The Olympus E-500 employs a three-point TTL Phase Difference Detection autofocus system, and the three AF points are outlined in black in the viewfinder display. Pressing the AF Area Selection button on the rear panel lets you manually select which of the AF points you'd like to base focus on, or set the AF area to automatic selection (all three AF points active). The AF button on the rear panel lets you select Manual, Single AF, or Continuous AF modes. There's also an option for Single AF + Manual Focus. When manual focus is enabled, you simply turn the focus ring around the outside of the lens to set focus. The focus indicator in the optical viewfinder (a solid green circle) lights to indicate that you've achieved accurate focus. Note that this is not a true mechanical or analog focus, however. Turning the ring simply activates the camera's focus mechanism, actuating the focus motor built into the lens. Single AF mode means that the camera only sets the autofocus when the Shutter button is halfway pressed, while Continuous AF mode continuously adjusts the focus without you having to halfway hold down the shutter release (good for moving subjects). Continuous AF uses what Olympus calls Predictive AF technology, in that the camera anticipates where the subject will move to next and adjusts focus just before it reaches that point. As far as we could tell, the Predictive AF doesn't involve following an active subject from one AF region to another, but rather simply predicts whether a subject under a single AF point is approaching or receding The mode combining Single AF and Manual focus tells the camera to set focus with a half press of the Shutter button, but leaves the manual focus ring active so that you can fine tune the setting before pressing the Shutter button the rest of the way to trip the shutter. It's also interesting to note that the E-500 has added a MF Bracketing mode, which captures either five or seven images at different focus settings, once you've established the initial manual focus.
The Olympus E-500 also lets you tell it whether to adhere to focus- or release-priority. In focus-priority mode, the shutter won't fire unless the subject is properly focused. Conversely, release-priority means that the shutter will fire whenever you tell it to, whether the subject is focused or not. In a nice touch, the E-500 lets you determine select focus or release priority independently for single-shot and continuous shooting modes. (I can imagine myself wanting to insist on focus priority for single shots, but preferring release priority for continuous shooting, to let the camera just take its best shot at tracking a moving subject, perhaps settling for slightly misfocused images, rather than missing the shot entirely.)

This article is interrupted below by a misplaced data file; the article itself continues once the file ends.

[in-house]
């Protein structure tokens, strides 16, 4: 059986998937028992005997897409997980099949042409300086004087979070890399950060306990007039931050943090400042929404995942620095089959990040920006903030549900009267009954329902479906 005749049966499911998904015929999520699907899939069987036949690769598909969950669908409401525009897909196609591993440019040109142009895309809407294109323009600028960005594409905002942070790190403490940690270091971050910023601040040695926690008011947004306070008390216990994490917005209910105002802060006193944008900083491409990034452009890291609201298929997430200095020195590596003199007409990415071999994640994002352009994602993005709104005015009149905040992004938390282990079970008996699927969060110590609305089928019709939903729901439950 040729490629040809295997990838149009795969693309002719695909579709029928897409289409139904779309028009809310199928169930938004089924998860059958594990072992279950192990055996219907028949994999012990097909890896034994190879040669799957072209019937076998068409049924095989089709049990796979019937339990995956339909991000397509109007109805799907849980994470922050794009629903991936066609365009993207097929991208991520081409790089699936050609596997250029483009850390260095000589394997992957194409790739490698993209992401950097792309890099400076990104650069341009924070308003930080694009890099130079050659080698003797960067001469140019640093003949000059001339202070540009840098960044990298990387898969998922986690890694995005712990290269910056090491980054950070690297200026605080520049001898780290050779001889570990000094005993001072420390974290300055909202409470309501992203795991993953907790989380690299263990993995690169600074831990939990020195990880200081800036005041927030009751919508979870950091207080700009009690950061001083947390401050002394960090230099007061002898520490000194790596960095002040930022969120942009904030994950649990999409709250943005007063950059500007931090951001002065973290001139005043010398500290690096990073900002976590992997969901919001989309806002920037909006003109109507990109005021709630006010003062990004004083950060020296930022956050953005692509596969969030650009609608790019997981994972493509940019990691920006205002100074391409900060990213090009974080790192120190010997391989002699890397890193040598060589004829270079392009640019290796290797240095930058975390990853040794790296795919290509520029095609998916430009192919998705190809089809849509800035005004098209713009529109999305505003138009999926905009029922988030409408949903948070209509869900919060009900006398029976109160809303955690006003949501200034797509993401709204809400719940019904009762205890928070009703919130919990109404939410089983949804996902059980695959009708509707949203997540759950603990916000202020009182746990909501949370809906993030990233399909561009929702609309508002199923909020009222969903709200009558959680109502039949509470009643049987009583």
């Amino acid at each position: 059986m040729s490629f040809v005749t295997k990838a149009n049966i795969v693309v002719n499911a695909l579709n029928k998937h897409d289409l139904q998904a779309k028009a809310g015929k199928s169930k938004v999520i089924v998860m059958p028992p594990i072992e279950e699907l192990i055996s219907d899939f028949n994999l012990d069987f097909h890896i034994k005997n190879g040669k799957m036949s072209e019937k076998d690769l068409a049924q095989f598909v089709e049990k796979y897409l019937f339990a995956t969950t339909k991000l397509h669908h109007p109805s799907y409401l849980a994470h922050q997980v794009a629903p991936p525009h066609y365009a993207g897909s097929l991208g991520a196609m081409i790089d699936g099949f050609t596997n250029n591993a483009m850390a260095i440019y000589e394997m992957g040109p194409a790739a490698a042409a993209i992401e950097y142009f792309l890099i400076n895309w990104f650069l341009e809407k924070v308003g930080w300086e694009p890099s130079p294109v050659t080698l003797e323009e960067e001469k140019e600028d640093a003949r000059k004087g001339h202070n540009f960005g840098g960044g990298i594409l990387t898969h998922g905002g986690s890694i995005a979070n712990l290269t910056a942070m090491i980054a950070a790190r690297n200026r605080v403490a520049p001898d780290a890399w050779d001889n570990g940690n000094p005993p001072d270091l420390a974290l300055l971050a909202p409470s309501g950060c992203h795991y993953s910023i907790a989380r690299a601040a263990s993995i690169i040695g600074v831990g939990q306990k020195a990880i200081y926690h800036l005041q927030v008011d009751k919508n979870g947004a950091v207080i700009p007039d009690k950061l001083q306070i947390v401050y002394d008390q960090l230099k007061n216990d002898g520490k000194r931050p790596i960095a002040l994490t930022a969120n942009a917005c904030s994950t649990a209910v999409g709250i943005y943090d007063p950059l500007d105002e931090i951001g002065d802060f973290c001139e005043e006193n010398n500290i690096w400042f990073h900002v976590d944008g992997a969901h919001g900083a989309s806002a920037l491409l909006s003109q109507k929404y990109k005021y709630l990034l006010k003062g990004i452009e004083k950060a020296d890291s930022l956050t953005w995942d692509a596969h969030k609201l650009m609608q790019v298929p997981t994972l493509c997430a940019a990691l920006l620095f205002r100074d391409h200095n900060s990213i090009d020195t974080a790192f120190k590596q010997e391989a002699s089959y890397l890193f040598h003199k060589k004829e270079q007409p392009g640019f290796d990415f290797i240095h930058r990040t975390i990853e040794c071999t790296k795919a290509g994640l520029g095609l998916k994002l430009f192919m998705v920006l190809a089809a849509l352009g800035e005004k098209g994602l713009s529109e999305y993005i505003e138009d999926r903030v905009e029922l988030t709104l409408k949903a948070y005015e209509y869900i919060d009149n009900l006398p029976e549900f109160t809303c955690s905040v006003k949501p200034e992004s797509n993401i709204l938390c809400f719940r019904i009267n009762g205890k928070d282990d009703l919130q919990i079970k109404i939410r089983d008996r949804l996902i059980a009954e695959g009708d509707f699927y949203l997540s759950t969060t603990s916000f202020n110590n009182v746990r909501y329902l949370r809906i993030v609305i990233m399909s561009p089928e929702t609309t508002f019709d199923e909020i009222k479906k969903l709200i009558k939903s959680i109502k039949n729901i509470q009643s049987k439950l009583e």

An AF illuminator option can be turned on through the camera's Record menu, to help the camera's AF system determine focus in dark shooting conditions. The camera actually uses light from the flash as the AF illuminator, so the flash must be upright and enabled for this option to be available. The E-500 will fire the flash for AF assist even while the flash itself is off; that is, it must still be deployed, but you can still take a long exposure sans flash.
Third-Party Four Thirds-System Lenses
One of the drawbacks to the original E-1 system was the high cost of the Olympus Zuiko Digital-Specific lenses. While of very high quality and not dramatically higher-priced than pro-grade lenses from manufacturers like Nikon and Canon, their cost could put the whole E-1 system out of reach for even well-heeled amateur photographers. (Or pros with limited budgets, for that matter.) For quite a while after the E-1's announcement and retail availability, there was no option in the marketplace for E-1 lenses other than Olympus' own offerings. Olympus is now moving to correct this issue, with the announcement of their own 14-45mm optic that I mentioned above. In Spring of 2004 though, Sigma announced Four Thirds-compatible lenses at CeBit. Sigma's announcement covered three lenses, an 18-50mm f/3.5-5.6 zoom, a 55-200mm f/4-5.6 zoom, and an 18-125mm(!) f/3.5-5.6 zoom. As of this writing (late Fall, 2005), Sigma has announced additional "DC" lenses, including a 10-20mm ultrawide zoom lens, an 18-50mm f/2.8, an 18-200mm f/3.5-6.3 zoom, and a 30mm f/1.4 fixed focal length model. (This last is particularly interesting. The 30mm focal length corresponds to 50mm focal length considered "normal" for 35mm film cameras when it's used on most d-SLRs, or a 60mm equivalent on the Olympus E-500. What's significant is that this is the first significantly new optical formulation for a "normal" lens to hit the market in many years, taking advantage of modern lens design and technology. Sigma is well-known for producing optically sharp lenses at very attractive prices, and these Four Thirds models appear to be no exception. With an independent lens manufacturer now making lenses, the Four Thirds system has taken a big step forward toward being a true multi-vendor standard. (All that's missing now is for another manufacturer to produce a Four Thirds camera body.)